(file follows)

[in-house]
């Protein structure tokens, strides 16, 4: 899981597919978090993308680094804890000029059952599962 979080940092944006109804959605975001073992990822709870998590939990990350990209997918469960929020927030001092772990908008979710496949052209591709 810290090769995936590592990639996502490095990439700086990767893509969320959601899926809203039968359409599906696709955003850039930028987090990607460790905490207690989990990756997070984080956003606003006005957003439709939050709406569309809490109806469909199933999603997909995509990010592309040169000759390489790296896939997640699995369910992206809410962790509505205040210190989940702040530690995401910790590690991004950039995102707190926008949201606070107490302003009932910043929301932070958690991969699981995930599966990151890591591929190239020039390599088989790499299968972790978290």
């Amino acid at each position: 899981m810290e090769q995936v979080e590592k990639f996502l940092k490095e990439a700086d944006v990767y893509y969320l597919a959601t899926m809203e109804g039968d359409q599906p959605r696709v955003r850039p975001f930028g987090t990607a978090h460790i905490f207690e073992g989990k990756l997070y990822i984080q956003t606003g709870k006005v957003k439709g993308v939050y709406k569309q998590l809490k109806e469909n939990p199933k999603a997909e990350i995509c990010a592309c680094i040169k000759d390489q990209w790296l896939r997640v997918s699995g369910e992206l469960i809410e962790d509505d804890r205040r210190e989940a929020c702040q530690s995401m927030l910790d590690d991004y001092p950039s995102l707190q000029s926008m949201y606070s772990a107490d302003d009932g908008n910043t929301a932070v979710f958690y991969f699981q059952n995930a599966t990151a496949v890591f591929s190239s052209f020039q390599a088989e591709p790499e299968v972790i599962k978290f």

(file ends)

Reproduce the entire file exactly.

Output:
[in-house]
């Protein structure tokens, strides 16, 4: 899981597919978090993308680094804890000029059952599962 979080940092944006109804959605975001073992990822709870998590939990990350990209997918469960929020927030001092772990908008979710496949052209591709 810290090769995936590592990639996502490095990439700086990767893509969320959601899926809203039968359409599906696709955003850039930028987090990607460790905490207690989990990756997070984080956003606003006005957003439709939050709406569309809490109806469909199933999603997909995509990010592309040169000759390489790296896939997640699995369910992206809410962790509505205040210190989940702040530690995401910790590690991004950039995102707190926008949201606070107490302003009932910043929301932070958690991969699981995930599966990151890591591929190239020039390599088989790499299968972790978290």
């Amino acid at each position: 899981m810290e090769q995936v979080e590592k990639f996502l940092k490095e990439a700086d944006v990767y893509y969320l597919a959601t899926m809203e109804g039968d359409q599906p959605r696709v955003r850039p975001f930028g987090t990607a978090h460790i905490f207690e073992g989990k990756l997070y990822i984080q956003t606003g709870k006005v957003k439709g993308v939050y709406k569309q998590l809490k109806e469909n939990p199933k999603a997909e990350i995509c990010a592309c680094i040169k000759d390489q990209w790296l896939r997640v997918s699995g369910e992206l469960i809410e962790d509505d804890r205040r210190e989940a929020c702040q530690s995401m927030l910790d590690d991004y001092p950039s995102l707190q000029s926008m949201y606070s772990a107490d302003d009932g908008n910043t929301a932070v979710f958690y991969f699981q059952n995930a599966t990151a496949v890591f591929s190239s052209f020039q390599a088989e591709p790499e299968v972790i599962k978290f």